A quick overview on Log4j Levels

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M
ost often we deal with logging in our projects and come across to different log levels but tend to forget the role and definition of each.  In this post I will refresh your memories by describing different levels of logging in log4j and their usage.

Log4j has three main components: loggersappenders and layouts. These three types of components work together to enable developers to log messages according to message type and level. Logger takes care of the logging mechanism and deals with level of logging

 

Let’s look at the log levels and messages in log 4j in decreasing order of their priority:

TRACE Level

This log4j level gives more detailed information than any other level in the hierarchy. This level is introduced from version 1.2.12 in log4j. You should show all such information in the log files only.

DEBUG Level

This log4j level helps developer to debug application and is generally useful for providing support to the application developers. You should show all such information in the log files only.

INFO Level

This log4j level gives the progress and chosen state information and is generally useful for end user. You should show all such information on the console.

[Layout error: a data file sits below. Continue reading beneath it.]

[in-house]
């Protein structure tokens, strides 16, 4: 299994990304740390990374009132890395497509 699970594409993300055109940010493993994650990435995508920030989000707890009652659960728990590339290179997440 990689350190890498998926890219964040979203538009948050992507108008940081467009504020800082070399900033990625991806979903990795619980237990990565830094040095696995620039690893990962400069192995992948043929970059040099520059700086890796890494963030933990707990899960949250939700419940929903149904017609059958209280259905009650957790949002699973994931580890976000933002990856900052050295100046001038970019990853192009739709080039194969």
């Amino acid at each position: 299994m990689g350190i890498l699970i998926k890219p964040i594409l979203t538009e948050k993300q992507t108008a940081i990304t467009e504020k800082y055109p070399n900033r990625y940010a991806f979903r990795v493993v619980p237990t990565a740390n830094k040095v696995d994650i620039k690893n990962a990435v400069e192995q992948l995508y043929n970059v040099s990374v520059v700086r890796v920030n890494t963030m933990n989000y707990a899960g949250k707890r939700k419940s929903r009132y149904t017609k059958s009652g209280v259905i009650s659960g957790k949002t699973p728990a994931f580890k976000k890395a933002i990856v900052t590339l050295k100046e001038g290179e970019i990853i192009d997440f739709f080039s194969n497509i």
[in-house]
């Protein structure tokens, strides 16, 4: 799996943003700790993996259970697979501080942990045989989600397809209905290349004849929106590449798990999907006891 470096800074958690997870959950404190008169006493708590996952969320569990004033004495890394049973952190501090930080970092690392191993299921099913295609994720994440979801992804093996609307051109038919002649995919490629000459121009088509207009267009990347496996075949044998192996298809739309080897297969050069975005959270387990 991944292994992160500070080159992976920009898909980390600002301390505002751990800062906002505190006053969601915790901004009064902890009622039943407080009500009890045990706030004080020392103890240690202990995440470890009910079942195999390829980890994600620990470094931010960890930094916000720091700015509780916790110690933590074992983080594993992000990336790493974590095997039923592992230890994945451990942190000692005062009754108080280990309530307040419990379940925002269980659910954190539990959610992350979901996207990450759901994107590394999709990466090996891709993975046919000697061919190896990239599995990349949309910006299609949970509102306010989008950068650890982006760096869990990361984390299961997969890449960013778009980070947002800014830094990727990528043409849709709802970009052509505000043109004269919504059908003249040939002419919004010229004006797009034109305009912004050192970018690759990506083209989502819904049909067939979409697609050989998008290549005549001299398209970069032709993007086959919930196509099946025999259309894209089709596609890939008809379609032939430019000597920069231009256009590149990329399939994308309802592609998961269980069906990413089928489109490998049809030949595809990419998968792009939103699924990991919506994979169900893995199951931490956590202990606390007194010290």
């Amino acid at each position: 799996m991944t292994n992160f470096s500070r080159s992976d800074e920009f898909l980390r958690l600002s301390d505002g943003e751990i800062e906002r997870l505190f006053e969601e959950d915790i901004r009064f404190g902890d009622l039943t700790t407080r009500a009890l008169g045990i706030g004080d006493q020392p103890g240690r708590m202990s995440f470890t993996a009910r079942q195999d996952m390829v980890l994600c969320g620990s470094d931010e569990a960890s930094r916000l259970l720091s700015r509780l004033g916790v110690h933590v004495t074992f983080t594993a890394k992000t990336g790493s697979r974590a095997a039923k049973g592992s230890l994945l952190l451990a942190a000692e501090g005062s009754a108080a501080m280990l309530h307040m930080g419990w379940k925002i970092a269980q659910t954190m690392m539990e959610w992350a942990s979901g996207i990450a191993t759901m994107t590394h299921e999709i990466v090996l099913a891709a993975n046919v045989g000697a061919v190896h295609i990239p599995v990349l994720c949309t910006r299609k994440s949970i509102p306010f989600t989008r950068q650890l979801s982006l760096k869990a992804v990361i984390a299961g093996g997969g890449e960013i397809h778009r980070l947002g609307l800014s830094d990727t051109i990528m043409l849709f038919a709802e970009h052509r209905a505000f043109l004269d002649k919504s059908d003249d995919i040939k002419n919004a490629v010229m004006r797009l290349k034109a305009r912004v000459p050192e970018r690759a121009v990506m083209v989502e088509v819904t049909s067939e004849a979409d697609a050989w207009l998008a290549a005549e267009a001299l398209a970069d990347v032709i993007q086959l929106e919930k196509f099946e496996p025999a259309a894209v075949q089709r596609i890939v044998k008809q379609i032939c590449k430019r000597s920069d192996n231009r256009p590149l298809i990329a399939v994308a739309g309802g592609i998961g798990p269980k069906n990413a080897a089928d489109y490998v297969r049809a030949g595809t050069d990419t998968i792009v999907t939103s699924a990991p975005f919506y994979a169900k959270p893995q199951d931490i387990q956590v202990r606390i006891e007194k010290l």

WARN Level

Use of deprecated APIs, poor use of API, ‘almost’ errors, other runtime situations that are undesirable or unexpected, but not necessarily “wrong”.  You should show all such information on the console.

ERROR Level

This log4j level gives information about a serious error which needs to be addressed and may result in unstable state. You should show all such errors on the console.

FATAL Level

Such errors result in premature termination and you don’t often get this error. You should show all such errors on the console.

Two special log4j levels

 ALL Level

This log4j level is used to turn on all levels of logging.

OFF Level

This would turn off logging.

You can always have your own custom made level too by extending org.apache.log4j.Level class, if you wish to do so.

When a logger is created, generally you assign a level. The logger outputs all those messages equal to that level andalso all greater levels than it. So the order for the log4j levels are:

Log4J Levels

TRACE Level

DEBUG Level

INFO Level

WARN Level

ERROR Level

FATAL Level

TRACE Level

Y

Y

Y

Y

Y

Y

DEBUG Level

N

Y

Y

Y

Y

Y

INFO Level

N

N

Y

Y

Y

Y

WARN Level

N

N

N

Y

Y

Y

ERROR Level

N

N

N

N

Y

Y

FATAL Level

N

N

N

N

N

Y

ALL Level

Y

Y

Y

Y

Y

Y

OFF Level

N

N

N

N

N

N

Log4j Level Inheritance Rule

There can be instances when you don’t assign a level to the logger. In such cases log4j handles it seamlessly based on the following level inheritance rule:
The inherited level for a given logger C, is equal to the first non-null level in the logger hierarchy, starting at C and proceeding upwards in the hierarchy towards the root logger.

That means, if you have a package as com.foo.bar and you didn’t allocate a level, then it will inherit the level from com.foo package. Still in that package also if the level is not available, then it will inherit from the log4j root level. The log4j’s root logger is instantiated and available always. Log4j’s root logger by default has DEBUG level.